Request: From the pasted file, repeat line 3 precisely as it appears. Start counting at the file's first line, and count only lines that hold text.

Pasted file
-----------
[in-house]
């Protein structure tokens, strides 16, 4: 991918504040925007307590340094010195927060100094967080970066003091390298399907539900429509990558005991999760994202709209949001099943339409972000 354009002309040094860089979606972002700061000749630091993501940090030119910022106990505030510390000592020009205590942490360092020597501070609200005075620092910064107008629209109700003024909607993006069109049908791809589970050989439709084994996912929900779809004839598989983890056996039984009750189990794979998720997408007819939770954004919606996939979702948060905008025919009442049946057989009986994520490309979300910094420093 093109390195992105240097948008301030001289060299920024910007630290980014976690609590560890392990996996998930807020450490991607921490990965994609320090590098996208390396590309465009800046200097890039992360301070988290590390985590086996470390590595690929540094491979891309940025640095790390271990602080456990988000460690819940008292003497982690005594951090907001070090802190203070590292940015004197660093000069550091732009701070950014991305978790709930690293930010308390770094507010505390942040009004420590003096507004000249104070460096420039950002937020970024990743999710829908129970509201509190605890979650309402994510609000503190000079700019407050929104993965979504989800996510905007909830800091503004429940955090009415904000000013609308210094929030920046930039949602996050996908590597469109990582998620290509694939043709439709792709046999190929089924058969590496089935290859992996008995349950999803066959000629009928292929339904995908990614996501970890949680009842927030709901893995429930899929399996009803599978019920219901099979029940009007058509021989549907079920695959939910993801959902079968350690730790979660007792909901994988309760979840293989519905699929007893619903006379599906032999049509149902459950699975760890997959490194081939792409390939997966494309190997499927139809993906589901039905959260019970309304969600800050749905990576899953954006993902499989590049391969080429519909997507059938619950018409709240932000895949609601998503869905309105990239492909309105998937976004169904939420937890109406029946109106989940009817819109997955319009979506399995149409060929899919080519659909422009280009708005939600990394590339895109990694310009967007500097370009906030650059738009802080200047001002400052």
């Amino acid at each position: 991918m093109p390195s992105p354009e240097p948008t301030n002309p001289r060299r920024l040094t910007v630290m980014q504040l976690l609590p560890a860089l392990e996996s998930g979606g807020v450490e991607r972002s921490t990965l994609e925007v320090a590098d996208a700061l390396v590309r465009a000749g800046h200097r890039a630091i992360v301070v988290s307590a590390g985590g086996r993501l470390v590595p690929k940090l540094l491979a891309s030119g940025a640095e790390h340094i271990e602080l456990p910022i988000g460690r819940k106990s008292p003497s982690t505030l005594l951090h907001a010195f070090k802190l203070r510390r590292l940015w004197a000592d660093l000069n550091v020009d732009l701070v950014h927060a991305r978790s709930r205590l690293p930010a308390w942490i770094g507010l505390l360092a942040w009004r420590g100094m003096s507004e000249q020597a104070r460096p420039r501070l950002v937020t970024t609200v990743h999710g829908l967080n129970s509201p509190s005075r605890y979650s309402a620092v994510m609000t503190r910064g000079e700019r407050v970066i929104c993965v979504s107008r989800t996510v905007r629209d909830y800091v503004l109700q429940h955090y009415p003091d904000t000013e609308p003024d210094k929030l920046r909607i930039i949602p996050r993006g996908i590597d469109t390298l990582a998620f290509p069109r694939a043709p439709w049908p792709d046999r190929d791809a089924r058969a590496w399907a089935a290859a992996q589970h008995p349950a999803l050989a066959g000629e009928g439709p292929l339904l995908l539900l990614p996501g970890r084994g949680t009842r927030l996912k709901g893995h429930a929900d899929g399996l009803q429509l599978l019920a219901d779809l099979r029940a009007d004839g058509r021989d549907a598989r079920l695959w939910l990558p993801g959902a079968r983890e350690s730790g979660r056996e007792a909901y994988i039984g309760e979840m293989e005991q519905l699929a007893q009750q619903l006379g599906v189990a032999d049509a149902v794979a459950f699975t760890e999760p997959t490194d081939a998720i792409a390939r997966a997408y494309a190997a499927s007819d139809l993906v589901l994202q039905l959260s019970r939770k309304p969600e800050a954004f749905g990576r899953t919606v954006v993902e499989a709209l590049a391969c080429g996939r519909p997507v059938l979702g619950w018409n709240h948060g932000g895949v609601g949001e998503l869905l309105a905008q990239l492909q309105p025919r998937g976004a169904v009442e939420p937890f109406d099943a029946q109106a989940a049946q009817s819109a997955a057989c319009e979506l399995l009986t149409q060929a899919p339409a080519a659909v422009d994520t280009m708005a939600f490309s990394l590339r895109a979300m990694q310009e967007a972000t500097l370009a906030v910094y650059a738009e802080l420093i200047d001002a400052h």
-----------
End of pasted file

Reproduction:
């Amino acid at each position: 991918m093109p390195s992105p354009e240097p948008t301030n002309p001289r060299r920024l040094t910007v630290m980014q504040l976690l609590p560890a860089l392990e996996s998930g979606g807020v450490e991607r972002s921490t990965l994609e925007v320090a590098d996208a700061l390396v590309r465009a000749g800046h200097r890039a630091i992360v301070v988290s307590a590390g985590g086996r993501l470390v590595p690929k940090l540094l491979a891309s030119g940025a640095e790390h340094i271990e602080l456990p910022i988000g460690r819940k106990s008292p003497s982690t505030l005594l951090h907001a010195f070090k802190l203070r510390r590292l940015w004197a000592d660093l000069n550091v020009d732009l701070v950014h927060a991305r978790s709930r205590l690293p930010a308390w942490i770094g507010l505390l360092a942040w009004r420590g100094m003096s507004e000249q020597a104070r460096p420039r501070l950002v937020t970024t609200v990743h999710g829908l967080n129970s509201p509190s005075r605890y979650s309402a620092v994510m609000t503190r910064g000079e700019r407050v970066i929104c993965v979504s107008r989800t996510v905007r629209d909830y800091v503004l109700q429940h955090y009415p003091d904000t000013e609308p003024d210094k929030l920046r909607i930039i949602p996050r993006g996908i590597d469109t390298l990582a998620f290509p069109r694939a043709p439709w049908p792709d046999r190929d791809a089924r058969a590496w399907a089935a290859a992996q589970h008995p349950a999803l050989a066959g000629e009928g439709p292929l339904l995908l539900l990614p996501g970890r084994g949680t009842r927030l996912k709901g893995h429930a929900d899929g399996l009803q429509l599978l019920a219901d779809l099979r029940a009007d004839g058509r021989d549907a598989r079920l695959w939910l990558p993801g959902a079968r983890e350690s730790g979660r056996e007792a909901y994988i039984g309760e979840m293989e005991q519905l699929a007893q009750q619903l006379g599906v189990a032999d049509a149902v794979a459950f699975t760890e999760p997959t490194d081939a998720i792409a390939r997966a997408y494309a190997a499927s007819d139809l993906v589901l994202q039905l959260s019970r939770k309304p969600e800050a954004f749905g990576r899953t919606v954006v993902e499989a709209l590049a391969c080429g996939r519909p997507v059938l979702g619950w018409n709240h948060g932000g895949v609601g949001e998503l869905l309105a905008q990239l492909q309105p025919r998937g976004a169904v009442e939420p937890f109406d099943a029946q109106a989940a049946q009817s819109a997955a057989c319009e979506l399995l009986t149409q060929a899919p339409a080519a659909v422009d994520t280009m708005a939600f490309s990394l590339r895109a979300m990694q310009e967007a972000t500097l370009a906030v910094y650059a738009e802080l420093i200047d001002a400052h």